Thanks for the reply - this is indeed "family based therapy" which is why its so confusing to many. This is the third FBT program we have been in and they're all the same - poor communication between the program and the family. Its a poor set up. The programs require the heavy lifting to be done at home (and it is torturous as Im sure you are aware, unfortunately) but provide absolutely no feedback and leave the families guessing what to do. Its very strange.

Update: my daughter was discharged from the residence just one week into her 8week stay for being unable to meet the rules of the house. She also suffers from ARFID and is unable to eat 90% of the foods that were presented -supplementing was allowed but it still sent her into abrupt panic attacks that were severe enough that she ended up vomiting (which is against house rules for obvious reasons). Big set back as she was trying her very best to align and was discharged for the involuntary behavior of struggling with her ED.

We received the call that she was discharged and to come and pick her up 5 days ago. NOT A SINGLE FOLLOW UP CALL FROM HER PREVIOUS CARE PROVIDERS TO DEBRIEF AS TO WHY SHE WAS EJECTED OR TO ADVISE ON NEXT STEPS OR ANY GUIDANCE AT ALL. "Come pick her up" was the last we heard.

ED centers need to do better. She quit school and her job to attend this center who dumped her for struggling with the ED she was there asking for help to deal with, without so much as a single follow up to see how she is doing or to help in anyway with the plan. We deeply regret her stay at this location because it really has made things much worse.

The Dad.

Boy, I'm sorry you had such a lousy experience with this residential outfit. One can certainly start questioning where their commitments lie, that's for sure, when you know that they understand full-well that their actions have only made the person's situation worse, and haven't helped your attitude as a parent either.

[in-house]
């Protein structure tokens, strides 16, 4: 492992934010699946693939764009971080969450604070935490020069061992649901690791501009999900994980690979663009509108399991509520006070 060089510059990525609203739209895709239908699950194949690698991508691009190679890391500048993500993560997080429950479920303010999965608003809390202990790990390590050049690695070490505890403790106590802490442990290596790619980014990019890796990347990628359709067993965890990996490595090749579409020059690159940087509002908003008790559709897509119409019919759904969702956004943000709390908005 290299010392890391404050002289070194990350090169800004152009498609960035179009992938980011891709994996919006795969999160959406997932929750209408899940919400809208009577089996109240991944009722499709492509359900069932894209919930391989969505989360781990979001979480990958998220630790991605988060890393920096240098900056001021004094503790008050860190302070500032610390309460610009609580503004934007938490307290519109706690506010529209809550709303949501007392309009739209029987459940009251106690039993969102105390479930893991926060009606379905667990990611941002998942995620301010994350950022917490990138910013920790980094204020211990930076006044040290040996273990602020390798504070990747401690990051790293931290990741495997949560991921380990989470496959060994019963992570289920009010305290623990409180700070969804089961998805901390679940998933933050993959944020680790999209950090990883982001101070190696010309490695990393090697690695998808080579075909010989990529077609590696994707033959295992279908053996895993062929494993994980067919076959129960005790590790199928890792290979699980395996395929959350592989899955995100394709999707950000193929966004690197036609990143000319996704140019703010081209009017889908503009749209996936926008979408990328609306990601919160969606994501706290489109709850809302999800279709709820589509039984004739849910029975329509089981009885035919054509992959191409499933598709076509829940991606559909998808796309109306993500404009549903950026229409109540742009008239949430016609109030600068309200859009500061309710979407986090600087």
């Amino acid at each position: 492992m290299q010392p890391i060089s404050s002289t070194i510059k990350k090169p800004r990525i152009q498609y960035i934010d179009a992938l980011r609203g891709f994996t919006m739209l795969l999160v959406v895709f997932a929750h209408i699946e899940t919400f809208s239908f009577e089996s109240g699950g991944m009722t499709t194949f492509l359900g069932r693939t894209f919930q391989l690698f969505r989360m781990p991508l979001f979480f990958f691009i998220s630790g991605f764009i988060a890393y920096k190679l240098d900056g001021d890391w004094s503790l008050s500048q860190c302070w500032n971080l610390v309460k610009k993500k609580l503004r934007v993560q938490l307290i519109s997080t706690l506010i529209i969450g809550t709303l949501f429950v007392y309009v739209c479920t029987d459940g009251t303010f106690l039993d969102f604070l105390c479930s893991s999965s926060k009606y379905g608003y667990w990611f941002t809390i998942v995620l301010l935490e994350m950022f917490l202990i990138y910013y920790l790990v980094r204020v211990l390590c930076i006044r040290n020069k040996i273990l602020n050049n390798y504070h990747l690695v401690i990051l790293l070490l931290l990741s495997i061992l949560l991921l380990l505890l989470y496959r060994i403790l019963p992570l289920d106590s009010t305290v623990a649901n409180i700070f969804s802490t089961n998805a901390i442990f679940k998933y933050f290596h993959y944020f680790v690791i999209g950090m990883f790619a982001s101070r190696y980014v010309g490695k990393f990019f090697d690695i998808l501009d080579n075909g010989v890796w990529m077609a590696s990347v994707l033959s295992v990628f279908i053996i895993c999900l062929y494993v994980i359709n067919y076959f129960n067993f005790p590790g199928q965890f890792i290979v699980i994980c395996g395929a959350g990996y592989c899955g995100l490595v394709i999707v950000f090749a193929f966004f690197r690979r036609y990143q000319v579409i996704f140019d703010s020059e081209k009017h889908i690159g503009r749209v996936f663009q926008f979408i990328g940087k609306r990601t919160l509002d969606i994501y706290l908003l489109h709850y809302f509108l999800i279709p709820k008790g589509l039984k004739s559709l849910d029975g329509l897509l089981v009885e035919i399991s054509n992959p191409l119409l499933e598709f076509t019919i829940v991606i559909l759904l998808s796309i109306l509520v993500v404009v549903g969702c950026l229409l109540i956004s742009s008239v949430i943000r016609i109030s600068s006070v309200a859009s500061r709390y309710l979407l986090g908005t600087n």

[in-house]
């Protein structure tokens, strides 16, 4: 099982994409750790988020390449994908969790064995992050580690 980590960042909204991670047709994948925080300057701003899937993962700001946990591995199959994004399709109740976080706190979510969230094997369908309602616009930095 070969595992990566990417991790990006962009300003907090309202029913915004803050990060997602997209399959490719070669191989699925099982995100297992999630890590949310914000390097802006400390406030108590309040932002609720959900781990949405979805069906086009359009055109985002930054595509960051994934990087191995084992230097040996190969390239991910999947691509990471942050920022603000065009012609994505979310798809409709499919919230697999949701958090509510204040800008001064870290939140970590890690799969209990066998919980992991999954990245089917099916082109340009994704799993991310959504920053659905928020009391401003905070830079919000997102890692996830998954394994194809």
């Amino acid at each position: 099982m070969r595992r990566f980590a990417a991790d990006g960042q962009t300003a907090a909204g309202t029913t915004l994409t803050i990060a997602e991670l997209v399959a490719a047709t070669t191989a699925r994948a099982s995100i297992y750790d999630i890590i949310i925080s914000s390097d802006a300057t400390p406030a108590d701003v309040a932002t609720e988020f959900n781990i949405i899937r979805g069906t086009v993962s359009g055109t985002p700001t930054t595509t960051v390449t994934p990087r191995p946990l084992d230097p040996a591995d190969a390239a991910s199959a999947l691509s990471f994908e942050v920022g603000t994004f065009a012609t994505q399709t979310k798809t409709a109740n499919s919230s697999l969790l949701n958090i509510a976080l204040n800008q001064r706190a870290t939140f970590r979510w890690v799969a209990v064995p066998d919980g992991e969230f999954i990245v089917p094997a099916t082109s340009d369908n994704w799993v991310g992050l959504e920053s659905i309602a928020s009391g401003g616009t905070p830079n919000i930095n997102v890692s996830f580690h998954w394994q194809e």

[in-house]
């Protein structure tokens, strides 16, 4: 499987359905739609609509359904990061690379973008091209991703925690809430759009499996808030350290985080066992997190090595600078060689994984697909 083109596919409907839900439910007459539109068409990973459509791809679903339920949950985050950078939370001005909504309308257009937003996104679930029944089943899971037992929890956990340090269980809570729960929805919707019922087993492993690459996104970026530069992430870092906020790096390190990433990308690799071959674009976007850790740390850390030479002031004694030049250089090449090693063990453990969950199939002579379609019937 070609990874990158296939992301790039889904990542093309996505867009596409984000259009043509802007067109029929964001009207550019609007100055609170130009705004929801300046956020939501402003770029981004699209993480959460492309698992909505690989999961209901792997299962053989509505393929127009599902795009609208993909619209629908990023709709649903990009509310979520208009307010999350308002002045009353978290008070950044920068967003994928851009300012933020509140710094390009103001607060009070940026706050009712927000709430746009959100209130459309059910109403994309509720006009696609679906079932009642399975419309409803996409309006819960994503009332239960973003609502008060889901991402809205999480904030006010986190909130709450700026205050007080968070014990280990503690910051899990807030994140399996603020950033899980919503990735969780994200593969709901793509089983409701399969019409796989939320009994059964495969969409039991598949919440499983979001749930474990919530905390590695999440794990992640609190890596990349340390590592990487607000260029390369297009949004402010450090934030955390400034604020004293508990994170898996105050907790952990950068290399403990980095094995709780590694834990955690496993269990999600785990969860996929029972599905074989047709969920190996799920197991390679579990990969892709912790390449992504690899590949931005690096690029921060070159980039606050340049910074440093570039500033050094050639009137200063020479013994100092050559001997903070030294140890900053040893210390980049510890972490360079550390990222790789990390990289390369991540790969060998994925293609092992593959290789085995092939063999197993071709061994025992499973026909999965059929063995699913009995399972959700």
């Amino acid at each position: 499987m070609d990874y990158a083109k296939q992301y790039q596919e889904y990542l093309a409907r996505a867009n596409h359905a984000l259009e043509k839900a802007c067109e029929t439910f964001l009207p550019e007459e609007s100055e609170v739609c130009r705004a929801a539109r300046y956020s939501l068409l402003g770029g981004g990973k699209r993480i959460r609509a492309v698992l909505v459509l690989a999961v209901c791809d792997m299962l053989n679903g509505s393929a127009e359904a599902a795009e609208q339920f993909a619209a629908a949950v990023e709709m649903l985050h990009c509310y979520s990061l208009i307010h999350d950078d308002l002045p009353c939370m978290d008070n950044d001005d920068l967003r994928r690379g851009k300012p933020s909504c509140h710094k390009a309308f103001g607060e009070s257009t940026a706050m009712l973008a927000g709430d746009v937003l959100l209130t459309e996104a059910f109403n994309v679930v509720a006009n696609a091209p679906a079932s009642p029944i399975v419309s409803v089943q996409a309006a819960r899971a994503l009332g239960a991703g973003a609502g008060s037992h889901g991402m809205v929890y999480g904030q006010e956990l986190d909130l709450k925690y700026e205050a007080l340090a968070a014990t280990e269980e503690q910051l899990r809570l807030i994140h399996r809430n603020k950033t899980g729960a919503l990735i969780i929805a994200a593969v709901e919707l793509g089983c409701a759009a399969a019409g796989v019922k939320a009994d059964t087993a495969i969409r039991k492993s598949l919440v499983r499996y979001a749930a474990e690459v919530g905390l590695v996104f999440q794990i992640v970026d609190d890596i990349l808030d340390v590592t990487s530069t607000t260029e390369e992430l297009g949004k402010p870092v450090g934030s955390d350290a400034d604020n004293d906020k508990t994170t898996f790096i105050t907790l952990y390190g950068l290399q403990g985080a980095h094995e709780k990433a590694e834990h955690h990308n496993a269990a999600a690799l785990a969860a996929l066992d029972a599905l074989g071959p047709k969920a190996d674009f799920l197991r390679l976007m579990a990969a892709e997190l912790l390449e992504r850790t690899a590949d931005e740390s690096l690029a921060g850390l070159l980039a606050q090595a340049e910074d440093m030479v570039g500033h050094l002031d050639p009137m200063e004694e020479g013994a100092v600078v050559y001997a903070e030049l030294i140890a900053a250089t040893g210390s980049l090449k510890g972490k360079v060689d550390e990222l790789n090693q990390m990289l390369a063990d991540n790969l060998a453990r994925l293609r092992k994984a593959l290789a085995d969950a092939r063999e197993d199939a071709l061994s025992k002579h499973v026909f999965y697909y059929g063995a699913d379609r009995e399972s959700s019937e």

It's hard to know what you should tell your daughter about this. One would hope there would have been some follow-up from the program to help you with this. For what it's worth, there are some treatment-provider review sites on the web that you might want to search out, and leave a review of your experience with them.

The fact that your daughter was willing to quit school and her job in order to get help is still something positive though, even if all she got was a poke in the eye from this place for her efforts.

If it were me, I'd advise you to keep trying to find a place for her, rather than allowing this experience to cause you to give up. One way you might get a better idea of what certain programs are like is to check out those websites where employees can leave feedback on what it's like to work at various companies. I've done that before for various ED treatment facilities, and the information I've found has often been…informative.


Did you try family-based at home with help from ED specialist, dietician, and family therapist? It is the Maudsley Approach and is done 100% at home--except for visits to your outpatient team (unless it's all virtual due to COVID). If your daughter wants to recover and is willing to try it. You become the residential. It's VERY hard but it works for some families. We tried it, and it was going well for weeks but my daughter started binging/purging at night and rejecting her meals...among other problems. We did learn a ton if we ever choose to reboot and go that route again. There is a ton of preparation that has to go into it before you even begin: setting up a contract with your child, a consequence/reward structure, finding an ED specialist who specializes in FBT, etc. etc. One of our big mistakes was not taking away all privileges, which could be earned back gradually by eating. We were not prepared and informed enough on it to be successful. I would approach it very differently and be much more prepared you are training for the fight of your life...before launching into it.